However, that isn’t to say there are no cons. 

You’ll need to stop working on the shower until the grouting has dried and sealed. If you step on the floor while the grout is still setting, you’ll disturb the tile.

That is liable to cause the tile to dry unevenly, the grout to crack or spread, and much more. 

Your symmetry and hard work will be ruined and you might have to start the entire process over again to fix it all! Make sure that your grout is completely dry and set before stepping on the floor!

You also run the risk of dropping tile debris onto the floor. What could be worse than cracking or chipping newly-set floor tiles? 

So, work carefully to avoid the expensive headache of replacing flooring.

Wall Before Floor

With so many cons to grouting the shower floor first, you might be tempted to do the wall before the shower floor. But that isn’t perfect, either!

Leaving the floor ungrouted while you grout the wall could leave gaps where you stand—and that’s liable to be painful while you’re working!

You also could chip or damage the edges of the tile, depending on how you set them.

The tile may also not be as rigid or set in place as it would be with grouting. That runs the risk of ruining your tile.

So, between the two, it’s often best to grout the wall first to avoid a whole gamut of issues with your floor.

All At Once

One solution to figuring out which to do first is to do both at the same time.

Grouting your floor will force you to wait before you can grout the wall. Grouting your wall can leave your floor uneven, unprotected, and even uncomfortable.

Grouting All At Once

The best option is to begin by grouting your wall and then your floor tiles. By doing both at once, they’ll finish drying around the same time. That way, you’ll keep your bathroom tidy and clean, letting you move on to projects beyond your bath and shower.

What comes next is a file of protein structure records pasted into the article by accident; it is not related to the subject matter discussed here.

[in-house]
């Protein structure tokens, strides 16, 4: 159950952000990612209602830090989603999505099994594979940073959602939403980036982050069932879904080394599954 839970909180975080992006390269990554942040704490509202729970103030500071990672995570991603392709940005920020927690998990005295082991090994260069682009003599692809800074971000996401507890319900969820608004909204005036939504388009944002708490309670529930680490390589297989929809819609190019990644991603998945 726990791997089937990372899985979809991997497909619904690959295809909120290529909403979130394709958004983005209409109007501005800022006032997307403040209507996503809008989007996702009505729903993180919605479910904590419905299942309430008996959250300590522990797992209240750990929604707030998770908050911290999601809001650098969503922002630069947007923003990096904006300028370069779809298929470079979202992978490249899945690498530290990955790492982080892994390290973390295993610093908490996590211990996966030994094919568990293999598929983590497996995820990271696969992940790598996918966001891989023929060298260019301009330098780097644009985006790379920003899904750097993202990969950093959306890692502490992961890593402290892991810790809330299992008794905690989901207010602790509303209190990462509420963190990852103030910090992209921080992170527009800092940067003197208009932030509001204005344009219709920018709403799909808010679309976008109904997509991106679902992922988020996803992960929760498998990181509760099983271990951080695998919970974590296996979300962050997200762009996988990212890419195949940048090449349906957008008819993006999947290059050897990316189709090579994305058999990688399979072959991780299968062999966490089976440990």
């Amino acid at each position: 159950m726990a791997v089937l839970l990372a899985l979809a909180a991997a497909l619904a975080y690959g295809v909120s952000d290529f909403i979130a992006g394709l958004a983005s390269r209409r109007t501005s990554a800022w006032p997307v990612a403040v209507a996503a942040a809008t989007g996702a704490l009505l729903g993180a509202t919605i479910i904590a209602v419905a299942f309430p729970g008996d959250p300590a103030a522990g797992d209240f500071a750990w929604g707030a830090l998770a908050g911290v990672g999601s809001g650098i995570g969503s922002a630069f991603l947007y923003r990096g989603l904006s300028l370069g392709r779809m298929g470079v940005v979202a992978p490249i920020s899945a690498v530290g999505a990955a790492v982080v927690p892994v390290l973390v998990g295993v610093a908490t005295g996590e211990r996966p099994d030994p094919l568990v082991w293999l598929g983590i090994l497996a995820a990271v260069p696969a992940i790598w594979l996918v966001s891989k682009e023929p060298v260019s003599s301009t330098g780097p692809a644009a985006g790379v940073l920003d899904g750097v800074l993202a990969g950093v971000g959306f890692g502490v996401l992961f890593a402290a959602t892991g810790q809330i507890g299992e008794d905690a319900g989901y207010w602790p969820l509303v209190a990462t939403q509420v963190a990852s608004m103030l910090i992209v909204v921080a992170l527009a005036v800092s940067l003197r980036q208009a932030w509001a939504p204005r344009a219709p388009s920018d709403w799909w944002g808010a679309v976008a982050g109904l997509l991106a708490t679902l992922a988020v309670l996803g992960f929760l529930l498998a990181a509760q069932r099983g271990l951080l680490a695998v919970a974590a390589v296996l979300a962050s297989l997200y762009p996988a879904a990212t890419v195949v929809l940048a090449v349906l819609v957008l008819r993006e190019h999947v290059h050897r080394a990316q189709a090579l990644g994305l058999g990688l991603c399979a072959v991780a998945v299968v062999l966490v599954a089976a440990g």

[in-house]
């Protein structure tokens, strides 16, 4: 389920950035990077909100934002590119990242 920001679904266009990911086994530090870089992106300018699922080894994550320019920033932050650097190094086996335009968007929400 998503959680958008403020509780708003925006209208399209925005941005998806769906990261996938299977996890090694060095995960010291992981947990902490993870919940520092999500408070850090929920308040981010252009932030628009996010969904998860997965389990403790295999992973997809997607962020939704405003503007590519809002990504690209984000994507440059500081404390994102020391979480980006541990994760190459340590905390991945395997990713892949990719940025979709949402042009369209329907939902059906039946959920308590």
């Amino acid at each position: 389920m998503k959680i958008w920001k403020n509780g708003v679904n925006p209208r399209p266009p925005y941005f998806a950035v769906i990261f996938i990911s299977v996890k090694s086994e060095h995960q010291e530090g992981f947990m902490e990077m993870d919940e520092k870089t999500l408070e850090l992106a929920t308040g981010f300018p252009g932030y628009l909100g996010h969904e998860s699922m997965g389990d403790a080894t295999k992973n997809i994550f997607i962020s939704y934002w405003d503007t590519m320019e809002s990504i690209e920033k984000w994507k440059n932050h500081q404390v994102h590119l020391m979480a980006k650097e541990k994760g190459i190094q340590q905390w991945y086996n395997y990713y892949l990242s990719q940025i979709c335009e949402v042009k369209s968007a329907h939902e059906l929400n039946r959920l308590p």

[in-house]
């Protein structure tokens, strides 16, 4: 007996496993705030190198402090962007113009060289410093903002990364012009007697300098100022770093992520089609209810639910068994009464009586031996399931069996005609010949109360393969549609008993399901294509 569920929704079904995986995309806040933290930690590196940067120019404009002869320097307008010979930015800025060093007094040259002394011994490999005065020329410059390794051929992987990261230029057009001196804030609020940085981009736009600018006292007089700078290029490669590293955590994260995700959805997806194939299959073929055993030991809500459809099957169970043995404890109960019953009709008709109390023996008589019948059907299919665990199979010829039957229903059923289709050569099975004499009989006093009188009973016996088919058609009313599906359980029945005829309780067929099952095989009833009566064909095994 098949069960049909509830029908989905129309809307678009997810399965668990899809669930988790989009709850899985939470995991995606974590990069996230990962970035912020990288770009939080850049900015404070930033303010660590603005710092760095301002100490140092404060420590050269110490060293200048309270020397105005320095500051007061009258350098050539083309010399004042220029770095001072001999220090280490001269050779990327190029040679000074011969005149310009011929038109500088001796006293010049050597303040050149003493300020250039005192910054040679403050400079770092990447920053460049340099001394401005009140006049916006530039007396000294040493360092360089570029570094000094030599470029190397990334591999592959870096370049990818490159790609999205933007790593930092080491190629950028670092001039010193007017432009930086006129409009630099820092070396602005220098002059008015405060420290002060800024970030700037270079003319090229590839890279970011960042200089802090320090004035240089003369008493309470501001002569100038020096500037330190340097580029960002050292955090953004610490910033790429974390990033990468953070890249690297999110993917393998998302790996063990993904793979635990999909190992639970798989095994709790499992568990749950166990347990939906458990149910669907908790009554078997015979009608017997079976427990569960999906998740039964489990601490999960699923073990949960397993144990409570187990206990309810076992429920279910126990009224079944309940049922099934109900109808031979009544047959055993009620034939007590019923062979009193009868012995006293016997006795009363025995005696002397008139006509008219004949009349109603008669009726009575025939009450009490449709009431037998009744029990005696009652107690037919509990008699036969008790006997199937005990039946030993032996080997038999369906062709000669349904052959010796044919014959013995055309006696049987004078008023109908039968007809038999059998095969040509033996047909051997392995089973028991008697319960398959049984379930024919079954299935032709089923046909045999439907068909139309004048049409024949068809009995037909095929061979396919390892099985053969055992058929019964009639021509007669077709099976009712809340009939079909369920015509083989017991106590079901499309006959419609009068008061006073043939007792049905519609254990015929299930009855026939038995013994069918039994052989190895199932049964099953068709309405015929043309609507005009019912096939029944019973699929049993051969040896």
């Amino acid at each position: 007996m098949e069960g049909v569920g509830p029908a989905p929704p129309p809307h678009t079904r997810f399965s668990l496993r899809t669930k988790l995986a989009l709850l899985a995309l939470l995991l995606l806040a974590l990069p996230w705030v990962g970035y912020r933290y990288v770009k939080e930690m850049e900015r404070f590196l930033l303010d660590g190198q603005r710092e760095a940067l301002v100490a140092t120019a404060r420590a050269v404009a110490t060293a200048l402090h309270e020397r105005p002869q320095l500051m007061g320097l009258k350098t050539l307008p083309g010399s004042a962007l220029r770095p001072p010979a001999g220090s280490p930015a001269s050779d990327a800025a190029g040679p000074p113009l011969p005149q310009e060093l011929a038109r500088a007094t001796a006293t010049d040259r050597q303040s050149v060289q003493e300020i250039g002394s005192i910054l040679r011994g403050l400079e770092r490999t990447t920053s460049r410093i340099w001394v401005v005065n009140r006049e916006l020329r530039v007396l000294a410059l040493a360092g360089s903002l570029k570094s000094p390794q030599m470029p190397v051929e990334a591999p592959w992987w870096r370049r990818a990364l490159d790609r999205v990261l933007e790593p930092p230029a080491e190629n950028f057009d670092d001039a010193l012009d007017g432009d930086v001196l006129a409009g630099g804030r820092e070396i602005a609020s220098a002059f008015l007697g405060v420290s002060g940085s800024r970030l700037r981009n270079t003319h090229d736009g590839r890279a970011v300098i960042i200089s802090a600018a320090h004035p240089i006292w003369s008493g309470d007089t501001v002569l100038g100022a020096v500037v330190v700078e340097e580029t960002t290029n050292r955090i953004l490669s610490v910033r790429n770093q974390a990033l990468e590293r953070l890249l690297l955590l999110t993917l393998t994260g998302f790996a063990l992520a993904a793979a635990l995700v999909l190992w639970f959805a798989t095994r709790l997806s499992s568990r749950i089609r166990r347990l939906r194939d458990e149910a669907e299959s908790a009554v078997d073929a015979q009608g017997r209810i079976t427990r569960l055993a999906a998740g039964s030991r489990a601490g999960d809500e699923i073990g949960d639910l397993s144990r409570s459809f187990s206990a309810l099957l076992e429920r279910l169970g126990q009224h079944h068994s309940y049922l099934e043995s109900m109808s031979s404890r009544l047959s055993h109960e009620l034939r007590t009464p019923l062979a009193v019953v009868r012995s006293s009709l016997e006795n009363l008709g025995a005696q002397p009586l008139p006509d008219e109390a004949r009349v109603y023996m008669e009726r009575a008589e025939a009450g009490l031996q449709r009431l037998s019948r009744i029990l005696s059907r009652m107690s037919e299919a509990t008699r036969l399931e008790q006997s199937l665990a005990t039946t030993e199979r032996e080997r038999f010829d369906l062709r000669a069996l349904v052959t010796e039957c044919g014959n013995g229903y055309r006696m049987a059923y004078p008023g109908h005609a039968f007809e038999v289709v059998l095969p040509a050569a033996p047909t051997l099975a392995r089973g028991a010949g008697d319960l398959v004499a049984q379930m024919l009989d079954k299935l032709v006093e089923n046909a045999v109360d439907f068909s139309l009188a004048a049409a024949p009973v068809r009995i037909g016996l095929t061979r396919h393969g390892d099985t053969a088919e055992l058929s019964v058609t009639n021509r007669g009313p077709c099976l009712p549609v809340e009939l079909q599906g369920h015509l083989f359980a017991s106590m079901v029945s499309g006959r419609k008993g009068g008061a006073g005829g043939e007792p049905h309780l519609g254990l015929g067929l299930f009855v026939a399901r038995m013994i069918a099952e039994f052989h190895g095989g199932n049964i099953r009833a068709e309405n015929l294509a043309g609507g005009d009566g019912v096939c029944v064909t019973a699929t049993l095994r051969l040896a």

Frequently Asked Questions

With everything we’ve discussed, you might still have a few thoughts about grouting. Well, we have all the answers to some of the most frequently asked questions regarding tile grouting. 

Why shouldn’t I grout the floor first?

Grouting the floor first will force you to wait for the grout to set or risk ruining your work standing on the tile. It needs at least 24 hours to set and could take up to three full days to be done!

That’s a great deal of lost time for you to be unable to work on your project. If you grout the wall first, you simply need to avoid smudging or knocking against the wall. It’s a much easier task to manage and is significantly less disruptive to your projects.

Will I need to redo grouting?

Yes! Grouting is not a permanent process. Inevitably, the grouting will need replacing. 

Depending on how well you maintain your tile, grout can last up to 16 years. Typically, it takes about 10 years for grout to need replacing. Since it lasts so long, making sure it’s done properly is crucial!

Will grouting tile damage it?

No, grouting tile properly will not damage the tile. Grouting is a protective substance for tile, making it effective at preventing damage.

Setting Up

Grouting your shower floor before you tile your walls is tempting but should be avoided. It’s best to tile both your floor and wall and then grout at the same time. Doing so will ensure that the grouting finishes drying around the same time, so you can complete both tasks. 

Additionally, this approach will ensure you won’t worry about ruining your grouting.

For more home renovation tips, follow our site to discover everything you want to know about making your house as perfect as you want it to be!